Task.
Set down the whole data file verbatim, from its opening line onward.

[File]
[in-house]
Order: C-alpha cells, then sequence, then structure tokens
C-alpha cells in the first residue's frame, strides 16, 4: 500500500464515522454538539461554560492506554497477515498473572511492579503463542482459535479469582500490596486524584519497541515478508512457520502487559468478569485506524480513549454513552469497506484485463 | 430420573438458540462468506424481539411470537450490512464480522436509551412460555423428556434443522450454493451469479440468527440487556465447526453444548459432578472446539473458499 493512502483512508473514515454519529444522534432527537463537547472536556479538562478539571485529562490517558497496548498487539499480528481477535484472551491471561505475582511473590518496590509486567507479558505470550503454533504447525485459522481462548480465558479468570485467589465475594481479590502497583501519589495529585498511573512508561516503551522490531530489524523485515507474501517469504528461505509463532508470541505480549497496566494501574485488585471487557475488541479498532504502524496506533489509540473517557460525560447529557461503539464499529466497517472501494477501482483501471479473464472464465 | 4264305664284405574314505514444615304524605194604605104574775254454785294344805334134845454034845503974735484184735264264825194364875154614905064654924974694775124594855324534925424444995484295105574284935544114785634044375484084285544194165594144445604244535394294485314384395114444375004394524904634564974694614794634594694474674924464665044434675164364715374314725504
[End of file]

[in-house]
Order: C-alpha cells, then sequence, then structure tokens
C-alpha cells in the first residue's frame, strides 16, 4: 500500500464515522454538539461554560492506554497477515498473572511492579503463542482459535479469582500490596486524584519497541515478508512457520502487559468478569485506524480513549454513552469497506484485463 | 430420573438458540462468506424481539411470537450490512464480522436509551412460555423428556434443522450454493451469479440468527440487556465447526453444548459432578472446539473458499 493512502483512508473514515454519529444522534432527537463537547472536556479538562478539571485529562490517558497496548498487539499480528481477535484472551491471561505475582511473590518496590509486567507479558505470550503454533504447525485459522481462548480465558479468570485467589465475594481479590502497583501519589495529585498511573512508561516503551522490531530489524523485515507474501517469504528461505509463532508470541505480549497496566494501574485488585471487557475488541479498532504502524496506533489509540473517557460525560447529557461503539464499529466497517472501494477501482483501471479473464472464465 | 4264305664284405574314505514444615304524605194604605104574775254454785294344805334134845454034845503974735484184735264264825194364875154614905064654924974694775124594855324534925424444995484295105574284935544114785634044375484084285544194165594144445604244535394294485314384395114444375004394524904634564974694614794634594694474674924464665044434675164364715374314725504